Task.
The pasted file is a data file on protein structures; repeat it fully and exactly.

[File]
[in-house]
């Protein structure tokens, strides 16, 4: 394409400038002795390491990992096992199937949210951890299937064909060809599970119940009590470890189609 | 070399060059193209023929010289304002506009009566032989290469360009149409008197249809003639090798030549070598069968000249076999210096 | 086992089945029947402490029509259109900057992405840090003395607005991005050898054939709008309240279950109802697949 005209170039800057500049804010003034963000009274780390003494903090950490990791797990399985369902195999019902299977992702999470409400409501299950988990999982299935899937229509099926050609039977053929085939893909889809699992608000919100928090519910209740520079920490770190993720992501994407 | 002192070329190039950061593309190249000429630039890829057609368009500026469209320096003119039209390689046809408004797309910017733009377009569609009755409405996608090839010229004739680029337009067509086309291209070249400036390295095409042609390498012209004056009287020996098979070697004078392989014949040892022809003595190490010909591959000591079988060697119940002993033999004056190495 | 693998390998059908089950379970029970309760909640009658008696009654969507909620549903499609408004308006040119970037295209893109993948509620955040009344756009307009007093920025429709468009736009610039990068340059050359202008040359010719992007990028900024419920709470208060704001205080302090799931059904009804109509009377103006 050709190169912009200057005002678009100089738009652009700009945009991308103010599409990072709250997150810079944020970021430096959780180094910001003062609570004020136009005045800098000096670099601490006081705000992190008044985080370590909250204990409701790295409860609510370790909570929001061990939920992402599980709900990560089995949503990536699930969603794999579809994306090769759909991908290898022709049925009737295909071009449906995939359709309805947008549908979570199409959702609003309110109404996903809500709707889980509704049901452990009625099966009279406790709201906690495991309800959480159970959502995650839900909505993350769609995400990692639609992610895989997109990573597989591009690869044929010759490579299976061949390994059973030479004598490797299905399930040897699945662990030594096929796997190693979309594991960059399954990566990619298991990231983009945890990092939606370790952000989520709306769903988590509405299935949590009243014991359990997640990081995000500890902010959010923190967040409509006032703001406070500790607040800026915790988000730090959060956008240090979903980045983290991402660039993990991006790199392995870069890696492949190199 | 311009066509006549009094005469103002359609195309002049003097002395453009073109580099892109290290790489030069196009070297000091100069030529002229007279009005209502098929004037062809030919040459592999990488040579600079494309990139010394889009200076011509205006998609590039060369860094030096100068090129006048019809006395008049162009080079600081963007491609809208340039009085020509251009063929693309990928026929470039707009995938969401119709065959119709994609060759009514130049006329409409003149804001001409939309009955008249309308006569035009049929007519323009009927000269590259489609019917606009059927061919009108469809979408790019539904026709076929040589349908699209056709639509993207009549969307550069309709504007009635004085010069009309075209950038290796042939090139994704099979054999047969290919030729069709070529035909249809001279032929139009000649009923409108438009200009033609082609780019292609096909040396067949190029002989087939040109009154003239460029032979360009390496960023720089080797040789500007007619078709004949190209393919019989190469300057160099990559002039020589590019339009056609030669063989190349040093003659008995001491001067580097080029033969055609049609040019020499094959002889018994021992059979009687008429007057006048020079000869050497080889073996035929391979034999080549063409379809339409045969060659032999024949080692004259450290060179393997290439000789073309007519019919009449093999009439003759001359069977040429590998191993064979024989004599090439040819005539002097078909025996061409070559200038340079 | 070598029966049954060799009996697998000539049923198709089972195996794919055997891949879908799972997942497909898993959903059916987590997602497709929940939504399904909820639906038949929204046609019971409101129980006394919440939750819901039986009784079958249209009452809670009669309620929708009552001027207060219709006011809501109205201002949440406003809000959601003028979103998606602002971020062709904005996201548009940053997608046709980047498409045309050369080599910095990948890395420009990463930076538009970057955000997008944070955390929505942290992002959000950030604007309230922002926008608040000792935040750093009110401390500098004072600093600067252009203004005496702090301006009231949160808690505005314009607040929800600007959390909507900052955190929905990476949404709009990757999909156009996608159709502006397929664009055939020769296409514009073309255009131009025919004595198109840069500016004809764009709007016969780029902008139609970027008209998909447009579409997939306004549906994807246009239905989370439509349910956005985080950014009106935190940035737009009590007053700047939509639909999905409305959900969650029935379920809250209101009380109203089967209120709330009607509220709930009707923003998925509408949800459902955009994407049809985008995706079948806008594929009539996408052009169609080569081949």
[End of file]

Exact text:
[in-house]
């Protein structure tokens, strides 16, 4: 394409400038002795390491990992096992199937949210951890299937064909060809599970119940009590470890189609 | 070399060059193209023929010289304002506009009566032989290469360009149409008197249809003639090798030549070598069968000249076999210096 | 086992089945029947402490029509259109900057992405840090003395607005991005050898054939709008309240279950109802697949 005209170039800057500049804010003034963000009274780390003494903090950490990791797990399985369902195999019902299977992702999470409400409501299950988990999982299935899937229509099926050609039977053929085939893909889809699992608000919100928090519910209740520079920490770190993720992501994407 | 002192070329190039950061593309190249000429630039890829057609368009500026469209320096003119039209390689046809408004797309910017733009377009569609009755409405996608090839010229004739680029337009067509086309291209070249400036390295095409042609390498012209004056009287020996098979070697004078392989014949040892022809003595190490010909591959000591079988060697119940002993033999004056190495 | 693998390998059908089950379970029970309760909640009658008696009654969507909620549903499609408004308006040119970037295209893109993948509620955040009344756009307009007093920025429709468009736009610039990068340059050359202008040359010719992007990028900024419920709470208060704001205080302090799931059904009804109509009377103006 050709190169912009200057005002678009100089738009652009700009945009991308103010599409990072709250997150810079944020970021430096959780180094910001003062609570004020136009005045800098000096670099601490006081705000992190008044985080370590909250204990409701790295409860609510370790909570929001061990939920992402599980709900990560089995949503990536699930969603794999579809994306090769759909991908290898022709049925009737295909071009449906995939359709309805947008549908979570199409959702609003309110109404996903809500709707889980509704049901452990009625099966009279406790709201906690495991309800959480159970959502995650839900909505993350769609995400990692639609992610895989997109990573597989591009690869044929010759490579299976061949390994059973030479004598490797299905399930040897699945662990030594096929796997190693979309594991960059399954990566990619298991990231983009945890990092939606370790952000989520709306769903988590509405299935949590009243014991359990997640990081995000500890902010959010923190967040409509006032703001406070500790607040800026915790988000730090959060956008240090979903980045983290991402660039993990991006790199392995870069890696492949190199 | 311009066509006549009094005469103002359609195309002049003097002395453009073109580099892109290290790489030069196009070297000091100069030529002229007279009005209502098929004037062809030919040459592999990488040579600079494309990139010394889009200076011509205006998609590039060369860094030096100068090129006048019809006395008049162009080079600081963007491609809208340039009085020509251009063929693309990928026929470039707009995938969401119709065959119709994609060759009514130049006329409409003149804001001409939309009955008249309308006569035009049929007519323009009927000269590259489609019917606009059927061919009108469809979408790019539904026709076929040589349908699209056709639509993207009549969307550069309709504007009635004085010069009309075209950038290796042939090139994704099979054999047969290919030729069709070529035909249809001279032929139009000649009923409108438009200009033609082609780019292609096909040396067949190029002989087939040109009154003239460029032979360009390496960023720089080797040789500007007619078709004949190209393919019989190469300057160099990559002039020589590019339009056609030669063989190349040093003659008995001491001067580097080029033969055609049609040019020499094959002889018994021992059979009687008429007057006048020079000869050497080889073996035929391979034999080549063409379809339409045969060659032999024949080692004259450290060179393997290439000789073309007519019919009449093999009439003759001359069977040429590998191993064979024989004599090439040819005539002097078909025996061409070559200038340079 | 070598029966049954060799009996697998000539049923198709089972195996794919055997891949879908799972997942497909898993959903059916987590997602497709929940939504399904909820639906038949929204046609019971409101129980006394919440939750819901039986009784079958249209009452809670009669309620929708009552001027207060219709006011809501109205201002949440406003809000959601003028979103998606602002971020062709904005996201548009940053997608046709980047498409045309050369080599910095990948890395420009990463930076538009970057955000997008944070955390929505942290992002959000950030604007309230922002926008608040000792935040750093009110401390500098004072600093600067252009203004005496702090301006009231949160808690505005314009607040929800600007959390909507900052955190929905990476949404709009990757999909156009996608159709502006397929664009055939020769296409514009073309255009131009025919004595198109840069500016004809764009709007016969780029902008139609970027008209998909447009579409997939306004549906994807246009239905989370439509349910956005985080950014009106935190940035737009009590007053700047939509639909999905409305959900969650029935379920809250209101009380109203089967209120709330009607509220709930009707923003998925509408949800459902955009994407049809985008995706079948806008594929009539996408052009169609080569081949």